Smooth-Edged Jewel Cases in Your CD Collection

Cuyler

Bright colored pinwheels go 'round in my head.
Thread Starter
Hi all,

I'm branching off a discussion we had in the Carpenters forum for a more general audience.

Most CDs pressed after 1986 have those reeded/grooved top and bottom edges on the jewel case. If you run your finger across the top or bottom of the jewel case, it's very textured. However, most CDs from the early era of CDs are smooth. This is one visual way audiophiles can tell if the music on the CD has suffered from the loudness wars (which came about in the late 1980s and early 1990s). For audiophiles, the CDs with smooth-edged jewel cases sound best, because they are the earliest transfers from the source tape to a digital medium.

In my collection, I have the following (in no particular order):
  • Dire Straits, Brothers in Arms
  • Bryan Adams, Reckless (shoutout to A&M Records)
  • Carpenters, Made in America (although, as I've documented here, the CD got scuffed when I put it into a slot-loading tray 😡)
  • James Taylor, JT
  • Starship, Knee Deep in the Hoopla
  • Heart, Little Queen
  • Hall & Oates, Big Bam Boom
  • Steve Perry, Street Talk
  • Stevie Wonder, Innervisions
  • Pink Floyd, Dark Side of the Moon
  • Phil Collins, No Jacket Required
I know @Harry has a huge collection of Carpenters CDs with smooth edges (life goals).

What CDs do you have in your collection with smooth-edged jewel cases? How do they sound compared to, say, a version you can find on iTunes or HDTracks?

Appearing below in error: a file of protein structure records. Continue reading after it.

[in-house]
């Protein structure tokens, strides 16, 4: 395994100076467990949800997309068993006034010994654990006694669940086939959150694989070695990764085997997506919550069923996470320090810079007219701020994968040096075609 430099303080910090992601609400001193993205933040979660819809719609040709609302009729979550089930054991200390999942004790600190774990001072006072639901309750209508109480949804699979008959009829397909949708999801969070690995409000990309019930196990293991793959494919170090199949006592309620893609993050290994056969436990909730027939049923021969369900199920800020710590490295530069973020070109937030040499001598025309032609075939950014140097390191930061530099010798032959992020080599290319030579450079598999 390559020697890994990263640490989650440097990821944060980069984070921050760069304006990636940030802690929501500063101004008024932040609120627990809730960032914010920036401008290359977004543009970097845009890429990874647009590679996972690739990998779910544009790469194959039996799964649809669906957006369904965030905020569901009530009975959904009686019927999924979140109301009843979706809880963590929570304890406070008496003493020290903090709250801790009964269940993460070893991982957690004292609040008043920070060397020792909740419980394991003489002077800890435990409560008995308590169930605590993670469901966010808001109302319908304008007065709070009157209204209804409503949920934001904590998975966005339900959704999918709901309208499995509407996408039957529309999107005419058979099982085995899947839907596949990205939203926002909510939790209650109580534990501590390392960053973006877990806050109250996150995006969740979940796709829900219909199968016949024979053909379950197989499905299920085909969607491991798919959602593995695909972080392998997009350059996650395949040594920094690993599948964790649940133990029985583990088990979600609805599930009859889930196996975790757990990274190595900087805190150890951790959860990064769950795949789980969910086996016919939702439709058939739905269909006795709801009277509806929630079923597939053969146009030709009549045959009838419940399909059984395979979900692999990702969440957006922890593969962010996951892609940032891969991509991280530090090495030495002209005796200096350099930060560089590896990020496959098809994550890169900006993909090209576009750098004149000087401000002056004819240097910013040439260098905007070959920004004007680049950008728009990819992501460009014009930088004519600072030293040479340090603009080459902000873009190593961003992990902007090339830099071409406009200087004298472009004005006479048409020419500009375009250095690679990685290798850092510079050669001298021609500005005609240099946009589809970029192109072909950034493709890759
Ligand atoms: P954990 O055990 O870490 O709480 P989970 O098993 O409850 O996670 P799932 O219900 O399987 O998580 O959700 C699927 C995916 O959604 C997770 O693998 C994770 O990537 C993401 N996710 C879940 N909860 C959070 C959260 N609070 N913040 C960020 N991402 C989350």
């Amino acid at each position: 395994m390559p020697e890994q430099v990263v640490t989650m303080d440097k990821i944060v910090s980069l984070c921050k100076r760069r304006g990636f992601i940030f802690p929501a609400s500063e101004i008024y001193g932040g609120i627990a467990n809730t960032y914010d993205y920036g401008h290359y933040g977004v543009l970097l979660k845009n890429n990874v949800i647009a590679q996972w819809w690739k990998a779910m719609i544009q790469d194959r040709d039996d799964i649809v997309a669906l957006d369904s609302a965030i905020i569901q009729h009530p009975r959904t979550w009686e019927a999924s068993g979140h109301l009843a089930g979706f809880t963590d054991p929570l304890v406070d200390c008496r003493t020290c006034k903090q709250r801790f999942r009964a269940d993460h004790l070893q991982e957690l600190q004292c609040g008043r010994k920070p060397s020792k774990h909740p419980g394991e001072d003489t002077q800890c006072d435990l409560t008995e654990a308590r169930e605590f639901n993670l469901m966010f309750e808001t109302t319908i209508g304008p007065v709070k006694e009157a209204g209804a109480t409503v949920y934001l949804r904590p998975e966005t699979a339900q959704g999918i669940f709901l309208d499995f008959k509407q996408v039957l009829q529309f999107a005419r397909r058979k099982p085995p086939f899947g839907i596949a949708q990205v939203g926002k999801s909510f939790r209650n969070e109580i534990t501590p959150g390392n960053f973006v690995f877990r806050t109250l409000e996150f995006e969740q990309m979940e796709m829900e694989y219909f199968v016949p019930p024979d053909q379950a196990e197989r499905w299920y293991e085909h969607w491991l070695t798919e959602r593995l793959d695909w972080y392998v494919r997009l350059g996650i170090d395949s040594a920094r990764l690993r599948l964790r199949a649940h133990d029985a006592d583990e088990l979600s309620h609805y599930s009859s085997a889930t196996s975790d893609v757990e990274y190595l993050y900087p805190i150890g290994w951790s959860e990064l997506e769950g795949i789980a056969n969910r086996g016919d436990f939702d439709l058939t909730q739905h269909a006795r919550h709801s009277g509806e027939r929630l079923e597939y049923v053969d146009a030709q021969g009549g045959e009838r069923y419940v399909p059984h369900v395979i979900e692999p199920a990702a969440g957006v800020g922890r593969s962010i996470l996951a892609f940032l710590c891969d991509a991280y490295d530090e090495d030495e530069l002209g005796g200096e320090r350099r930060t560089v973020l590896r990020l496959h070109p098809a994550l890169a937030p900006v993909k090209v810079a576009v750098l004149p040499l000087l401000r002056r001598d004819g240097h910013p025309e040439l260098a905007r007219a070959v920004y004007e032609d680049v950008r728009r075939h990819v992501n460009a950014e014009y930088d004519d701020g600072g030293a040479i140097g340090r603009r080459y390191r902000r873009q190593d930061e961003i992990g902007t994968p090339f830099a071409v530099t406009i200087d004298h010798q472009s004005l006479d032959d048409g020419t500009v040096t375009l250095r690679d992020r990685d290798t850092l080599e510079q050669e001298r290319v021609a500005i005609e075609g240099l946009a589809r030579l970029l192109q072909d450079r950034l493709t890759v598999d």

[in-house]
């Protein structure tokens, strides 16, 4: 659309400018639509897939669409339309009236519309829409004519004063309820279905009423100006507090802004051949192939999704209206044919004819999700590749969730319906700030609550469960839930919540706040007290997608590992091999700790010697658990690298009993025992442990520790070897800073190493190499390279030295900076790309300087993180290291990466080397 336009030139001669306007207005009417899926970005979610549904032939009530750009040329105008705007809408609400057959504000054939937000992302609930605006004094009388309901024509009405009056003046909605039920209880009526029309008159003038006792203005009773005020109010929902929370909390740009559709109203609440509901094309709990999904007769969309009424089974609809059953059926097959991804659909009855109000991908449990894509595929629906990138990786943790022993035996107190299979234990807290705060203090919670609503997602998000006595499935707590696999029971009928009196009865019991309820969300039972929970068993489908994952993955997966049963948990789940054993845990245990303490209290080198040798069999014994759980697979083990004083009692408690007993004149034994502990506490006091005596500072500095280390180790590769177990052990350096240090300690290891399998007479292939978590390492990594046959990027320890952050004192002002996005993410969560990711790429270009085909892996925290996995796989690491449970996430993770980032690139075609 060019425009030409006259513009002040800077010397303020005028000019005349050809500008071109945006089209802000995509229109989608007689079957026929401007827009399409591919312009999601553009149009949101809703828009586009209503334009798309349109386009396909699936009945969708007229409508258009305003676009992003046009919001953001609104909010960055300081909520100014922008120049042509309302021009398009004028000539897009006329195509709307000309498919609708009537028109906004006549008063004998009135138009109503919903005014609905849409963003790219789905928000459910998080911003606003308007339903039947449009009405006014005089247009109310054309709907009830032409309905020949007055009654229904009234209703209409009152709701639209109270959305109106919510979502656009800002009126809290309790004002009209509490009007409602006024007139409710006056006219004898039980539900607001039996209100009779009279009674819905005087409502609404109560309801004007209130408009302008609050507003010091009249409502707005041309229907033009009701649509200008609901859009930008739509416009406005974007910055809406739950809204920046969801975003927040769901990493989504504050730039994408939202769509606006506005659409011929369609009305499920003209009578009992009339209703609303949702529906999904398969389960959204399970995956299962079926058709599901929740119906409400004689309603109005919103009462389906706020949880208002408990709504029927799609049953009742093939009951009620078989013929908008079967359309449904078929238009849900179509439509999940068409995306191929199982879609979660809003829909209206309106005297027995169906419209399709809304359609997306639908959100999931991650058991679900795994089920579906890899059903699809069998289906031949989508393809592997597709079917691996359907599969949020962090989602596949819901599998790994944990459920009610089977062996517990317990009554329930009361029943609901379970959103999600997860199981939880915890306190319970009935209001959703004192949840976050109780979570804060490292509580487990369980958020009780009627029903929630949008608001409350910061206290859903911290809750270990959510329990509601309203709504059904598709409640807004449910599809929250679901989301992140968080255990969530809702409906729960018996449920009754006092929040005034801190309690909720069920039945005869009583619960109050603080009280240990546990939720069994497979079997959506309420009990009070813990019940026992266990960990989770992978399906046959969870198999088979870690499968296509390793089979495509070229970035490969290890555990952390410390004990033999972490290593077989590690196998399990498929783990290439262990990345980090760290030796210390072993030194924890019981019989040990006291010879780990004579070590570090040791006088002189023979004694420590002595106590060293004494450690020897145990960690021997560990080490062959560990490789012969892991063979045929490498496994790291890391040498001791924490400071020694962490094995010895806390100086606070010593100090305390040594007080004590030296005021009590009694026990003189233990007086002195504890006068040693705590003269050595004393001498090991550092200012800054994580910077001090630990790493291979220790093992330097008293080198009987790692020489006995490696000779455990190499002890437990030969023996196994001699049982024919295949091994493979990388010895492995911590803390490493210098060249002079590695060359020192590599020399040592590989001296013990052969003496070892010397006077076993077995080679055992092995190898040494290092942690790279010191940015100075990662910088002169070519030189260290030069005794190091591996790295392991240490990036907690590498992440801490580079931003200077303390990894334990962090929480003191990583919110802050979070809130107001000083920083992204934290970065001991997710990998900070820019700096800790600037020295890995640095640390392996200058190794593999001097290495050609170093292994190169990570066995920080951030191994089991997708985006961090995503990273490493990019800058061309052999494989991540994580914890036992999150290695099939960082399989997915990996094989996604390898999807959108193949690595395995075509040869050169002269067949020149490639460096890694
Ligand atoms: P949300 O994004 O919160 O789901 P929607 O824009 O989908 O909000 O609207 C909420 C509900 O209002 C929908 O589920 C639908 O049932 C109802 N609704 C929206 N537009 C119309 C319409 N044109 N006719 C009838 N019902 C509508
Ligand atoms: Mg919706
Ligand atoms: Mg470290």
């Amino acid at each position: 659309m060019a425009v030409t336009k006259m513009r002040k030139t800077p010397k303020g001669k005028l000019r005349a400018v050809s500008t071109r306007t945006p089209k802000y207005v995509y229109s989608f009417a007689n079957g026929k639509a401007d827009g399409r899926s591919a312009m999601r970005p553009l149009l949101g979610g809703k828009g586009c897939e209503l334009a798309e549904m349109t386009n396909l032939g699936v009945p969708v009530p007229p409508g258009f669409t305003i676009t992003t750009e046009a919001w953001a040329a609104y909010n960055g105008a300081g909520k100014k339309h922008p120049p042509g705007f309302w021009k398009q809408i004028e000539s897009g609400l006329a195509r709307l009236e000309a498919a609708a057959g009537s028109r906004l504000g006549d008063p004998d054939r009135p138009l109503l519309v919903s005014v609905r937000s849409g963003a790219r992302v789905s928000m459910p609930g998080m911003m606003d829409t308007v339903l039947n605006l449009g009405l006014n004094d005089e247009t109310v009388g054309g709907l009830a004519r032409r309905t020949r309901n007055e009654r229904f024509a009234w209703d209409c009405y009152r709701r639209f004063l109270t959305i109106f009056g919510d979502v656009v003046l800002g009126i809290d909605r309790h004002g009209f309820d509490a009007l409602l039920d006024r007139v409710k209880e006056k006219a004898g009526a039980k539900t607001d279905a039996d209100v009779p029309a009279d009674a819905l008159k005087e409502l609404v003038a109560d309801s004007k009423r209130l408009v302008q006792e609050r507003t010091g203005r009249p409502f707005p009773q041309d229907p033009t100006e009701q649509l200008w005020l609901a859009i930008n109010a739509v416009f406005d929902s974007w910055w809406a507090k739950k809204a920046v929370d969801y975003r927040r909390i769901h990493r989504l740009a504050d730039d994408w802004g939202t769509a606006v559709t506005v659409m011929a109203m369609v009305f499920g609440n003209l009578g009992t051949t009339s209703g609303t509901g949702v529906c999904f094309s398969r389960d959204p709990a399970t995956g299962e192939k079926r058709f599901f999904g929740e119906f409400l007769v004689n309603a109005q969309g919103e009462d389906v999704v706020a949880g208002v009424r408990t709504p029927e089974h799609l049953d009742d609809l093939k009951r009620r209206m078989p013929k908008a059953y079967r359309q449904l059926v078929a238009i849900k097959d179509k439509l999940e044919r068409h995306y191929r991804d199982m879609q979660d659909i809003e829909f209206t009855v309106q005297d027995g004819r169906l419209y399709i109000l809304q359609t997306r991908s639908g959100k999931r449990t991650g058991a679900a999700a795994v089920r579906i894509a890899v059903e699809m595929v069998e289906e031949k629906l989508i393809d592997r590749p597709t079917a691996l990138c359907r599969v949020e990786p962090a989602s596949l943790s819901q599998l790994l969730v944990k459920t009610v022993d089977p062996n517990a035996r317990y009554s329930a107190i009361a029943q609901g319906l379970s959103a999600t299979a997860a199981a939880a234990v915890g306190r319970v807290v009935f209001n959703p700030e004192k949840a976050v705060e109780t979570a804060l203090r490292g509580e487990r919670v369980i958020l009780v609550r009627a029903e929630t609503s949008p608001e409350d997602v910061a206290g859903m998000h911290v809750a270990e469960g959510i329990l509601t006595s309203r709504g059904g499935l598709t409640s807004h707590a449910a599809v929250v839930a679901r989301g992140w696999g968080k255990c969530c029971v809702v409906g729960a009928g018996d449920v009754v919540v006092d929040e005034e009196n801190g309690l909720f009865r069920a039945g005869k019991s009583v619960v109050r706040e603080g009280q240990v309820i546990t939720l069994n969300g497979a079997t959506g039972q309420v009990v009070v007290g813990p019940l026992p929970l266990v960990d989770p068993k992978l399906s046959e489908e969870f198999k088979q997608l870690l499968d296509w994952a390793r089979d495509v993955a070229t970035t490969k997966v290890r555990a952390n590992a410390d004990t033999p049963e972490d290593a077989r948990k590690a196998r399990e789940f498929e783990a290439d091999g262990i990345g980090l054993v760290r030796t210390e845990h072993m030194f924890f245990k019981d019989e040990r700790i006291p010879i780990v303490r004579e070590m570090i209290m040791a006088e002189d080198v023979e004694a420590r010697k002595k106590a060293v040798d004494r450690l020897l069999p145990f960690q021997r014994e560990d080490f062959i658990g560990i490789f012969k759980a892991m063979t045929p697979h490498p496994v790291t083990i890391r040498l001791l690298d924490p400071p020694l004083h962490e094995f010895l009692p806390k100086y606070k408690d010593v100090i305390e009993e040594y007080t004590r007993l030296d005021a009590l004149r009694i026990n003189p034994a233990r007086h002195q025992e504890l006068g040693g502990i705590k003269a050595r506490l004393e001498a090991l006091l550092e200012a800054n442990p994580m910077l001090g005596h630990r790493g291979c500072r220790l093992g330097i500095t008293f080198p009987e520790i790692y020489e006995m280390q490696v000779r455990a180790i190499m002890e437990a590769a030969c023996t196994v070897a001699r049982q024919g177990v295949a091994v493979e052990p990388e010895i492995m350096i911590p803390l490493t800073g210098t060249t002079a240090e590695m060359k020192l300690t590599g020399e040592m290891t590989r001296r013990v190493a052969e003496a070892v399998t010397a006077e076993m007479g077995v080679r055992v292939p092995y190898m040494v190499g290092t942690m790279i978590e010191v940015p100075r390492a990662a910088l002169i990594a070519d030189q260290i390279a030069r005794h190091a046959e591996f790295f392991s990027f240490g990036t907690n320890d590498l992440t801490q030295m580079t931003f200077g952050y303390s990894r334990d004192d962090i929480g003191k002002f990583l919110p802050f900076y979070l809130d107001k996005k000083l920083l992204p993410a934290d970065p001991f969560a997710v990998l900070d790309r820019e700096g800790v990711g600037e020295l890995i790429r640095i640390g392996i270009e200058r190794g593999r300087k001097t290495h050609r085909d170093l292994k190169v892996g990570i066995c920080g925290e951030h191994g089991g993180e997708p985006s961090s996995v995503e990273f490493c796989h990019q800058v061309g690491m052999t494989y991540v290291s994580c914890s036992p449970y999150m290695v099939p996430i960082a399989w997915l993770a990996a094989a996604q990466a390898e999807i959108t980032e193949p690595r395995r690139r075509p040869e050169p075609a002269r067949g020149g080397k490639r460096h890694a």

Harry

Charter A&M Corner Member
Staff member
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Looing at the A's first, I have

ABBA - GREATEST HITS (Atlantic) (USA)
ABBA - GREATEST HITS VOL. 2 (Atlantic) (W. Germany)
ABBA - SUPER TOUPER (Atlantic) (USA)

Those three ^ are supposedly the best there is in ABBA masterings.

Herb Alpert & The Tijuana Brass - CHRISTMAS ALBUM (Japan)
Herb Alpert - RISE (W. Germany)
Herb Alpert - BLOW YOUR OWN HORN (W. Germany)
Herb Alpert - BULLISH (Japan)
Herb Alpert - WILD ROMANCE (W. Germany)
 

Rudy

¡Que siga la fiesta!
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What CDs do you have in your collection with smooth-edged jewel cases? How do they sound compared to, say, a version you can find on iTunes or HDTracks?
I have many, but since they are all stored away now, I have no clue as to how many there are.